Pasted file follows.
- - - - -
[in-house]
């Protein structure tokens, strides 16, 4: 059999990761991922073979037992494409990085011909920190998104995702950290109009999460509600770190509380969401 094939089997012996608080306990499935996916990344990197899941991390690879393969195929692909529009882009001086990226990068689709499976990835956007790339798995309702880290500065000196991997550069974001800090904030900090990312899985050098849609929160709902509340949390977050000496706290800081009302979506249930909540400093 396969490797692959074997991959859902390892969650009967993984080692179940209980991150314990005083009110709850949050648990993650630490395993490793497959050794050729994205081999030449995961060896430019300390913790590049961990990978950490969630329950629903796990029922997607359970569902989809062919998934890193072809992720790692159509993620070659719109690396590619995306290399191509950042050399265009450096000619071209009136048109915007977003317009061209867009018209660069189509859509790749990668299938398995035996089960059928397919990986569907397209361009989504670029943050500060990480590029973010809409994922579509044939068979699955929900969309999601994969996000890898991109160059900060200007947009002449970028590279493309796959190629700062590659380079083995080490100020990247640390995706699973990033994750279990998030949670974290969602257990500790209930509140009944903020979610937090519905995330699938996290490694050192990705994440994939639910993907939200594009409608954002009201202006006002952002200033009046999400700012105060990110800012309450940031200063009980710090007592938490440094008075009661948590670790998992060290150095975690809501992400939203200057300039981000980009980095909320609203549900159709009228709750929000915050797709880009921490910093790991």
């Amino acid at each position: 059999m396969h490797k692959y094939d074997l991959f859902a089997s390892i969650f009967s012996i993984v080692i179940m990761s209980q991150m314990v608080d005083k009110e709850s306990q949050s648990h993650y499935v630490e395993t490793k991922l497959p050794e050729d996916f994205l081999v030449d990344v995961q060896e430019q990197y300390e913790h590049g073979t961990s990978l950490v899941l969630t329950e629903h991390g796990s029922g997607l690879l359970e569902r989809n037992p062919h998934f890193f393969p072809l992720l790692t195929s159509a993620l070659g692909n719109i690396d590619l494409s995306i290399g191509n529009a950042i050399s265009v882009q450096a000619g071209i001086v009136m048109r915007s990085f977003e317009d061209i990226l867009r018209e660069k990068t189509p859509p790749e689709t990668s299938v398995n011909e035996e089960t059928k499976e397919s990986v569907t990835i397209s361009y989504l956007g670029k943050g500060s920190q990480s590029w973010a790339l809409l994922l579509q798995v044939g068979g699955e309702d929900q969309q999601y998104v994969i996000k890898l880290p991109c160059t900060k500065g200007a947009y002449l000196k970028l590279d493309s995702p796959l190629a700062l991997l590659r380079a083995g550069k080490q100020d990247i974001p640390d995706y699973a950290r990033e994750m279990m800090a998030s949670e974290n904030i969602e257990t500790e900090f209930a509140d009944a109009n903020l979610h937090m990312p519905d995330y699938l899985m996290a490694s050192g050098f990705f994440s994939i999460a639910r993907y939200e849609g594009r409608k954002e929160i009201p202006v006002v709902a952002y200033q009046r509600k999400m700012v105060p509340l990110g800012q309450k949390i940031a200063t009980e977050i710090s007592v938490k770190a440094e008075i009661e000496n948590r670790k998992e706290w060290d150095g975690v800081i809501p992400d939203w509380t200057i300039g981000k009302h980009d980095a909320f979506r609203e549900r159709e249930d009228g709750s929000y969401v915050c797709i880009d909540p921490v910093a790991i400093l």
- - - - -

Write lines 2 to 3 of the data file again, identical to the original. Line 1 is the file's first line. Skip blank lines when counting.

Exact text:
């Protein structure tokens, strides 16, 4: 059999990761991922073979037992494409990085011909920190998104995702950290109009999460509600770190509380969401 094939089997012996608080306990499935996916990344990197899941991390690879393969195929692909529009882009001086990226990068689709499976990835956007790339798995309702880290500065000196991997550069974001800090904030900090990312899985050098849609929160709902509340949390977050000496706290800081009302979506249930909540400093 396969490797692959074997991959859902390892969650009967993984080692179940209980991150314990005083009110709850949050648990993650630490395993490793497959050794050729994205081999030449995961060896430019300390913790590049961990990978950490969630329950629903796990029922997607359970569902989809062919998934890193072809992720790692159509993620070659719109690396590619995306290399191509950042050399265009450096000619071209009136048109915007977003317009061209867009018209660069189509859509790749990668299938398995035996089960059928397919990986569907397209361009989504670029943050500060990480590029973010809409994922579509044939068979699955929900969309999601994969996000890898991109160059900060200007947009002449970028590279493309796959190629700062590659380079083995080490100020990247640390995706699973990033994750279990998030949670974290969602257990500790209930509140009944903020979610937090519905995330699938996290490694050192990705994440994939639910993907939200594009409608954002009201202006006002952002200033009046999400700012105060990110800012309450940031200063009980710090007592938490440094008075009661948590670790998992060290150095975690809501992400939203200057300039981000980009980095909320609203549900159709009228709750929000915050797709880009921490910093790991």
């Amino acid at each position: 059999m396969h490797k692959y094939d074997l991959f859902a089997s390892i969650f009967s012996i993984v080692i179940m990761s209980q991150m314990v608080d005083k009110e709850s306990q949050s648990h993650y499935v630490e395993t490793k991922l497959p050794e050729d996916f994205l081999v030449d990344v995961q060896e430019q990197y300390e913790h590049g073979t961990s990978l950490v899941l969630t329950e629903h991390g796990s029922g997607l690879l359970e569902r989809n037992p062919h998934f890193f393969p072809l992720l790692t195929s159509a993620l070659g692909n719109i690396d590619l494409s995306i290399g191509n529009a950042i050399s265009v882009q450096a000619g071209i001086v009136m048109r915007s990085f977003e317009d061209i990226l867009r018209e660069k990068t189509p859509p790749e689709t990668s299938v398995n011909e035996e089960t059928k499976e397919s990986v569907t990835i397209s361009y989504l956007g670029k943050g500060s920190q990480s590029w973010a790339l809409l994922l579509q798995v044939g068979g699955e309702d929900q969309q999601y998104v994969i996000k890898l880290p991109c160059t900060k500065g200007a947009y002449l000196k970028l590279d493309s995702p796959l190629a700062l991997l590659r380079a083995g550069k080490q100020d990247i974001p640390d995706y699973a950290r990033e994750m279990m800090a998030s949670e974290n904030i969602e257990t500790e900090f209930a509140d009944a109009n903020l979610h937090m990312p519905d995330y699938l899985m996290a490694s050192g050098f990705f994440s994939i999460a639910r993907y939200e849609g594009r409608k954002e929160i009201p202006v006002v709902a952002y200033q009046r509600k999400m700012v105060p509340l990110g800012q309450k949390i940031a200063t009980e977050i710090s007592v938490k770190a440094e008075i009661e000496n948590r670790k998992e706290w060290d150095g975690v800081i809501p992400d939203w509380t200057i300039g981000k009302h980009d980095a909320f979506r609203e549900r159709e249930d009228g709750s929000y969401v915050c797709i880009d909540p921490v910093a790991i400093l």